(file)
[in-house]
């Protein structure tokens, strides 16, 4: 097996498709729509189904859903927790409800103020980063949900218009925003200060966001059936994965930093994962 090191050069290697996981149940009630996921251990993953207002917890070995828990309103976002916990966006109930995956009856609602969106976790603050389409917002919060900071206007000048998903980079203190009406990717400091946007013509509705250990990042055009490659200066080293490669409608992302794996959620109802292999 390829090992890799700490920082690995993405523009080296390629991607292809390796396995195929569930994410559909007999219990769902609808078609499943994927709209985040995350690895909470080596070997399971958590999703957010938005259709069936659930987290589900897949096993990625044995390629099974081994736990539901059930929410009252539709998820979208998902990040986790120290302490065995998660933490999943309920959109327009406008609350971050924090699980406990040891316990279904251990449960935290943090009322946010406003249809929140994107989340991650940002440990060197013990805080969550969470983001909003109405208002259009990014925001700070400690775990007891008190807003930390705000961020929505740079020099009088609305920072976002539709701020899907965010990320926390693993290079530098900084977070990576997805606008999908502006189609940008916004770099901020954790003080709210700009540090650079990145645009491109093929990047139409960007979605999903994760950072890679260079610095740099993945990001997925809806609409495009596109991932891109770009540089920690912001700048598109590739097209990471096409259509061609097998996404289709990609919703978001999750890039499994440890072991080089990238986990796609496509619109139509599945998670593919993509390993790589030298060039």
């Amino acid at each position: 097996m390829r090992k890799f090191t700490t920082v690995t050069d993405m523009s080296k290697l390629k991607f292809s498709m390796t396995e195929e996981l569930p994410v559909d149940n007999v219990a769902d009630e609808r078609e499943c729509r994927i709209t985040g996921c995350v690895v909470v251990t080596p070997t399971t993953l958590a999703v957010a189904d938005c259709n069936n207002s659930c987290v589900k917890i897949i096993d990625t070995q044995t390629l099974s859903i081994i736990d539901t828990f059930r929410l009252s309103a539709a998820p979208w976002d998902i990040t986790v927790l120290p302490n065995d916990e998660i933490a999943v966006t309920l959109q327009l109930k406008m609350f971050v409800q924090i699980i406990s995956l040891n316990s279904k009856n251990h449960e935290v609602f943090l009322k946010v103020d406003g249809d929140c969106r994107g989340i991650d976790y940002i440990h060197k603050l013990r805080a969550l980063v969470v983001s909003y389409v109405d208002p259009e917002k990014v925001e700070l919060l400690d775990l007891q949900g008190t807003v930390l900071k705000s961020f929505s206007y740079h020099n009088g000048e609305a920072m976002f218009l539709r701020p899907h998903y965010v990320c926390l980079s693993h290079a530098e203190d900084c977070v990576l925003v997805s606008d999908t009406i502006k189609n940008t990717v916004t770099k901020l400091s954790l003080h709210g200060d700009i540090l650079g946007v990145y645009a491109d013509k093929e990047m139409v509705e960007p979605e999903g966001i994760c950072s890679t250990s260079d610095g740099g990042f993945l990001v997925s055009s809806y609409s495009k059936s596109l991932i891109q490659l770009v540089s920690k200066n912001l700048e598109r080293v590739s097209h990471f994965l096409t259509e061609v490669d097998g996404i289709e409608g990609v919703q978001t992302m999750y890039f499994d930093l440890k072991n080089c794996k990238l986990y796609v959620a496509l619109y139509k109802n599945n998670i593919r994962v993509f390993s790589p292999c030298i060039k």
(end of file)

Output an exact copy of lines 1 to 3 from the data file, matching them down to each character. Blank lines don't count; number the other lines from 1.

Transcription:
[in-house]
């Protein structure tokens, strides 16, 4: 097996498709729509189904859903927790409800103020980063949900218009925003200060966001059936994965930093994962 090191050069290697996981149940009630996921251990993953207002917890070995828990309103976002916990966006109930995956009856609602969106976790603050389409917002919060900071206007000048998903980079203190009406990717400091946007013509509705250990990042055009490659200066080293490669409608992302794996959620109802292999 390829090992890799700490920082690995993405523009080296390629991607292809390796396995195929569930994410559909007999219990769902609808078609499943994927709209985040995350690895909470080596070997399971958590999703957010938005259709069936659930987290589900897949096993990625044995390629099974081994736990539901059930929410009252539709998820979208998902990040986790120290302490065995998660933490999943309920959109327009406008609350971050924090699980406990040891316990279904251990449960935290943090009322946010406003249809929140994107989340991650940002440990060197013990805080969550969470983001909003109405208002259009990014925001700070400690775990007891008190807003930390705000961020929505740079020099009088609305920072976002539709701020899907965010990320926390693993290079530098900084977070990576997805606008999908502006189609940008916004770099901020954790003080709210700009540090650079990145645009491109093929990047139409960007979605999903994760950072890679260079610095740099993945990001997925809806609409495009596109991932891109770009540089920690912001700048598109590739097209990471096409259509061609097998996404289709990609919703978001999750890039499994440890072991080089990238986990796609496509619109139509599945998670593919993509390993790589030298060039």
């Amino acid at each position: 097996m390829r090992k890799f090191t700490t920082v690995t050069d993405m523009s080296k290697l390629k991607f292809s498709m390796t396995e195929e996981l569930p994410v559909d149940n007999v219990a769902d009630e609808r078609e499943c729509r994927i709209t985040g996921c995350v690895v909470v251990t080596p070997t399971t993953l958590a999703v957010a189904d938005c259709n069936n207002s659930c987290v589900k917890i897949i096993d990625t070995q044995t390629l099974s859903i081994i736990d539901t828990f059930r929410l009252s309103a539709a998820p979208w976002d998902i990040t986790v927790l120290p302490n065995d916990e998660i933490a999943v966006t309920l959109q327009l109930k406008m609350f971050v409800q924090i699980i406990s995956l040891n316990s279904k009856n251990h449960e935290v609602f943090l009322k946010v103020d406003g249809d929140c969106r994107g989340i991650d976790y940002i440990h060197k603050l013990r805080a969550l980063v969470v983001s909003y389409v109405d208002p259009e917002k990014v925001e700070l919060l400690d775990l007891q949900g008190t807003v930390l900071k705000s961020f929505s206007y740079h020099n009088g000048e609305a920072m976002f218009l539709r701020p899907h998903y965010v990320c926390l980079s693993h290079a530098e203190d900084c977070v990576l925003v997805s606008d999908t009406i502006k189609n940008t990717v916004t770099k901020l400091s954790l003080h709210g200060d700009i540090l650079g946007v990145y645009a491109d013509k093929e990047m139409v509705e960007p979605e999903g966001i994760c950072s890679t250990s260079d610095g740099g990042f993945l990001v997925s055009s809806y609409s495009k059936s596109l991932i891109q490659l770009v540089s920690k200066n912001l700048e598109r080293v590739s097209h990471f994965l096409t259509e061609v490669d097998g996404i289709e409608g990609v919703q978001t992302m999750y890039f499994d930093l440890k072991n080089c794996k990238l986990y796609v959620a496509l619109y139509k109802n599945n998670i593919r994962v993509f390993s790589p292999c030298i060039k």